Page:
Sometimes the Internet is an instant outrage machine, and sometimes our distaste needs to marinate for a second, or a week. Which is the case with a tweet from actress Sophia Bush from earlier this month. In an attempt to support Hillary Clinton against the generalized anti-Bill misogyny that's plagued her campaign, Bush made a misguided comparision between the presidential candidate and Beyoncé.

As we all know, Beyoncé's Lemonade is, at its core, a record dealing with the unique, not-often-told experience of black womanhood. This is a common problem with white feminism: the idea that you can, in a sense, ignore the larger story and cherry-pick certain aspects you feel are relatable to you.

In this case, inaccurately summarizing Lemonade's unconfirmed plot point of infidelity, and then falsely equate it to multiple, established cases of sexual misconduct, is a great disservice to the record and the women it aims to represent. Besides, neither Lemonade or Clinton's campaign are about their husbands. Even when your intention is to bolster, to reduce both of these incredibly independent, strong and successful women to their marriages negates the point you're trying to make.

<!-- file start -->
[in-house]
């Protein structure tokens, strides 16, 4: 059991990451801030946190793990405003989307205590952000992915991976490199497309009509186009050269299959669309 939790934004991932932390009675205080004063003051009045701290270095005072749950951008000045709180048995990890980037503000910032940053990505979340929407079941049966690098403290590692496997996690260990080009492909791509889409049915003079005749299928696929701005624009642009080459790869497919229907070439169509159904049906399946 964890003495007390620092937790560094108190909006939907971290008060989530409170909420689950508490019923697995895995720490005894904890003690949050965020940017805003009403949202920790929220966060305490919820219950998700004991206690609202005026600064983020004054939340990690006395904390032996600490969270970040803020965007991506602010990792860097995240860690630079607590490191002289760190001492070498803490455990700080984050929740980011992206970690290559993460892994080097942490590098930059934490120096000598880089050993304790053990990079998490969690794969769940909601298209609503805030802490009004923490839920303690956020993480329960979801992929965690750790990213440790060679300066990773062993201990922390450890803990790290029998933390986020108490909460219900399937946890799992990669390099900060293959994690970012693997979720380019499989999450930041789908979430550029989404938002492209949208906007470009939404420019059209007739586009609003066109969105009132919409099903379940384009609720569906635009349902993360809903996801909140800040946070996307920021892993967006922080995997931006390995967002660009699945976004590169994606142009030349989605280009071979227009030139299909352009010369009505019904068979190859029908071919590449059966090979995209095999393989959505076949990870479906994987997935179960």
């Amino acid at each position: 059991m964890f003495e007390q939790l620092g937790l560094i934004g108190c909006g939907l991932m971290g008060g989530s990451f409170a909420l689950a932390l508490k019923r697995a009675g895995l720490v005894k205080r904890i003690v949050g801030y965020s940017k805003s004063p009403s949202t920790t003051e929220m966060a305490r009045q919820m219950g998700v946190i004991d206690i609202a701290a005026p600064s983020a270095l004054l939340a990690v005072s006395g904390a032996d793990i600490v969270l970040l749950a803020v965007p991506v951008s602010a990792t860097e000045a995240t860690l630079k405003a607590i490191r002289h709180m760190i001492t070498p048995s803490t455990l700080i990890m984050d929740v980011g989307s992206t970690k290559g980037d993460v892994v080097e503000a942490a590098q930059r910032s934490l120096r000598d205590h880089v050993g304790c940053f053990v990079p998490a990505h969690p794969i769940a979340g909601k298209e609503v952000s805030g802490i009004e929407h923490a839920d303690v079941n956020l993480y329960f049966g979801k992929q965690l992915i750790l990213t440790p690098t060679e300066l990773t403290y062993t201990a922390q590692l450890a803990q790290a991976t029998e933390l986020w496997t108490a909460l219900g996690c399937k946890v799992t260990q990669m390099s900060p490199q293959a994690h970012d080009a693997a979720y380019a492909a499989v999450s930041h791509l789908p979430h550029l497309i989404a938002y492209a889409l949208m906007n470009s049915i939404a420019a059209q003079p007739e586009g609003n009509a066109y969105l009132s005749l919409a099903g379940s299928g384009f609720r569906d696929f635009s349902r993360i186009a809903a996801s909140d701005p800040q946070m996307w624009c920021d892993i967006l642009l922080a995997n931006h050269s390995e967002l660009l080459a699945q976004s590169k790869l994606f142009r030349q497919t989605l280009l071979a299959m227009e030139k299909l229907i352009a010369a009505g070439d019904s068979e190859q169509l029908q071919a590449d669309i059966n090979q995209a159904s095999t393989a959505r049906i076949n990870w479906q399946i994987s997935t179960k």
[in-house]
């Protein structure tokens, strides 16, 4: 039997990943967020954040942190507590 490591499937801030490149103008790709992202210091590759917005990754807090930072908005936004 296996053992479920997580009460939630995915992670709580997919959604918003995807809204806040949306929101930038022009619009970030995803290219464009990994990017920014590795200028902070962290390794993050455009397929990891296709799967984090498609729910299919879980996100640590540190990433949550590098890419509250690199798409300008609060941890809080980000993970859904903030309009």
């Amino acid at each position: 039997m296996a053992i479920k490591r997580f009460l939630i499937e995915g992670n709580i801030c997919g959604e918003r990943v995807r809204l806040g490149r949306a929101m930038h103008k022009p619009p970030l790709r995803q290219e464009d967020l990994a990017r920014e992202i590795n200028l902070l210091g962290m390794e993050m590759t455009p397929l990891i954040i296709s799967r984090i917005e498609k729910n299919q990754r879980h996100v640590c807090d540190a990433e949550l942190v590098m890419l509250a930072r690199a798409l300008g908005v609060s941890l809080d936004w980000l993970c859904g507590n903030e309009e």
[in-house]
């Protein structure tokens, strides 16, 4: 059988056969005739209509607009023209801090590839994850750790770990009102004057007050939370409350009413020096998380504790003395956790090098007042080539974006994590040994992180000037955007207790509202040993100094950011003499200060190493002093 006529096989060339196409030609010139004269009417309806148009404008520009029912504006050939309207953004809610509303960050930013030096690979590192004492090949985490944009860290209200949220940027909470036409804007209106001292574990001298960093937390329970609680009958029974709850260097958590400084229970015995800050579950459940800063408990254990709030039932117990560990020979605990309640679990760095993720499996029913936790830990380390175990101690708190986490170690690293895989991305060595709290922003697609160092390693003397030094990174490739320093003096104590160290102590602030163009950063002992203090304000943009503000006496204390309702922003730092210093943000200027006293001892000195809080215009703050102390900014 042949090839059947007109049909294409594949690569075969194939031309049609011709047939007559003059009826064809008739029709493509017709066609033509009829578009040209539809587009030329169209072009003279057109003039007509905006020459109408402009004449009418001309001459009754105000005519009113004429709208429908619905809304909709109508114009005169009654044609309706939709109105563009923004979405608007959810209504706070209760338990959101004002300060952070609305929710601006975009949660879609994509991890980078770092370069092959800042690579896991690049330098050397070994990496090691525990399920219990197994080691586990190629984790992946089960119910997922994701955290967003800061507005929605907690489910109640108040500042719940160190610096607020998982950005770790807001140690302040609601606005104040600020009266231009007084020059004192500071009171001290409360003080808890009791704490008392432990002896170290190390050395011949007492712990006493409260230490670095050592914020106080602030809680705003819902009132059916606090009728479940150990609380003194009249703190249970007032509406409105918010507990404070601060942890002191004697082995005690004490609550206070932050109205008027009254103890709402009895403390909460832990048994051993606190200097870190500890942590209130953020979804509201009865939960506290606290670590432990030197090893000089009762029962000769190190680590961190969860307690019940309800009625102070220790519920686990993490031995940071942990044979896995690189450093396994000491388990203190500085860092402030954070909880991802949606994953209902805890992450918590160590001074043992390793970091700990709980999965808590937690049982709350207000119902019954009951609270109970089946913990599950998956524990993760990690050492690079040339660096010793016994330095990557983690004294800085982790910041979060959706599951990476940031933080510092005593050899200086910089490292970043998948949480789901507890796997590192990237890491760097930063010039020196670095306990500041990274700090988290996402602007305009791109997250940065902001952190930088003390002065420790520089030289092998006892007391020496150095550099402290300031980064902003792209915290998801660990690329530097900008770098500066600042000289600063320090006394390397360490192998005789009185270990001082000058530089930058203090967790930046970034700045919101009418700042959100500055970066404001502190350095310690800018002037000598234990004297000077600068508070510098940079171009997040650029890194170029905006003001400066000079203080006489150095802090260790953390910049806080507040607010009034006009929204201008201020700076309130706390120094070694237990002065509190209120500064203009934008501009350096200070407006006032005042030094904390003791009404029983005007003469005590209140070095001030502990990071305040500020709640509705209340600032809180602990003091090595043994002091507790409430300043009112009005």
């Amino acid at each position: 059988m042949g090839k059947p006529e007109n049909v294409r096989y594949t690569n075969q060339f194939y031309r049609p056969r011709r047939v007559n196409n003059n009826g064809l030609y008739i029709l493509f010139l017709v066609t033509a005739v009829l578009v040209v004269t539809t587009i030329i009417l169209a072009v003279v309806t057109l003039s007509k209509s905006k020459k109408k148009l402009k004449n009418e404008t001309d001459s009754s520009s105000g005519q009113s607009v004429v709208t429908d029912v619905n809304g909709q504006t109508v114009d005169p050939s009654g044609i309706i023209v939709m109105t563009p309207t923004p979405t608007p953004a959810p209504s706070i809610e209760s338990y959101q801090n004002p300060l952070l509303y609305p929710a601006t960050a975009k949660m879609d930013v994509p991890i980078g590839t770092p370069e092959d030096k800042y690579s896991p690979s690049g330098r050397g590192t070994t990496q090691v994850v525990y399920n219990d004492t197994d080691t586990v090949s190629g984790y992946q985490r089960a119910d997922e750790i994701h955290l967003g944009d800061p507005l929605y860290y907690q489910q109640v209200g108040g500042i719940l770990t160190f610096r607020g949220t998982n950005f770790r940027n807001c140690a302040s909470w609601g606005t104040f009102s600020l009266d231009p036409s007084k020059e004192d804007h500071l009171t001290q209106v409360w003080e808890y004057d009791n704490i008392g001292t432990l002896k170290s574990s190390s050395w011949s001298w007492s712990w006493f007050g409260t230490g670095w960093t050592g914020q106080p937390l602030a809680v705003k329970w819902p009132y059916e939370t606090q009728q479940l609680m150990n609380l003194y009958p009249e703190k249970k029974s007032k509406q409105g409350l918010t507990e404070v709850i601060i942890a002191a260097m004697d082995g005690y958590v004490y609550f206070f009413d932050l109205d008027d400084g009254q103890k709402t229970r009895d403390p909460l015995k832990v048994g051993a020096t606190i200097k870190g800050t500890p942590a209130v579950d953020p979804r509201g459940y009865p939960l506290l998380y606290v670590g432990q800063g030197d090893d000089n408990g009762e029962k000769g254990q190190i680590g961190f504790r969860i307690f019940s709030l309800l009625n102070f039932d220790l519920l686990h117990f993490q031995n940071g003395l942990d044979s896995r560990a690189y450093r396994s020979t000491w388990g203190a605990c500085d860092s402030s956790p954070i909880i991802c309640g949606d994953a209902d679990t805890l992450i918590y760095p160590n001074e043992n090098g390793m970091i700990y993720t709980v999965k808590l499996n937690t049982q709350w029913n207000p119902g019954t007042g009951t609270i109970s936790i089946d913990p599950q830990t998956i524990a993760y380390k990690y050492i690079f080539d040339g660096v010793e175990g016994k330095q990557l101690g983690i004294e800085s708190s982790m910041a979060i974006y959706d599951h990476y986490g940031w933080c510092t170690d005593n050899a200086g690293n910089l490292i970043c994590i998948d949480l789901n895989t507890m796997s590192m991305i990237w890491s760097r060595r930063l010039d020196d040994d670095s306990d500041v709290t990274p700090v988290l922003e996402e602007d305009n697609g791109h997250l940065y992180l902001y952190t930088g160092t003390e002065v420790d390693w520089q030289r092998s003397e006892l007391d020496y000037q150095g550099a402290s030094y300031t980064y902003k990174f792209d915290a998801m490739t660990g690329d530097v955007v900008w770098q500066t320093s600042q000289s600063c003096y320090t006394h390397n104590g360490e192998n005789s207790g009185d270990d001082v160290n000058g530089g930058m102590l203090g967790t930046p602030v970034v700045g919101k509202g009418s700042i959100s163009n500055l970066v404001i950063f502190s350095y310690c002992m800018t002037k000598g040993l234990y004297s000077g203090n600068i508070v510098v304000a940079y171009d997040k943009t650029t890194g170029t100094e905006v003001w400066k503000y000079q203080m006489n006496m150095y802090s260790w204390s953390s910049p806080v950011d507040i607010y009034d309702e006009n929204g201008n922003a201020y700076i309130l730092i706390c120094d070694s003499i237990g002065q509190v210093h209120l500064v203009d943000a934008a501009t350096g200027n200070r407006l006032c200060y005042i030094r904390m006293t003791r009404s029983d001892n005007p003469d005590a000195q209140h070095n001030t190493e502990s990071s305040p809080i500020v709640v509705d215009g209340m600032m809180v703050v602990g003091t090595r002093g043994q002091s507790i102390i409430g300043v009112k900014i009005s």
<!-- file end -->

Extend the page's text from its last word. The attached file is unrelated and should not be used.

And even though Bush later clarified that she is, in fact, a member of the Hive, saying she just doesn't "know why we don't respect all strong women!", it doesn't really explain the need to unnecessarily twist Beyoncé's primary message. Let alone make it all into a poor, husband-based argument for women's solidarity.

Deep sigh.

photo by Neil Rasmus/

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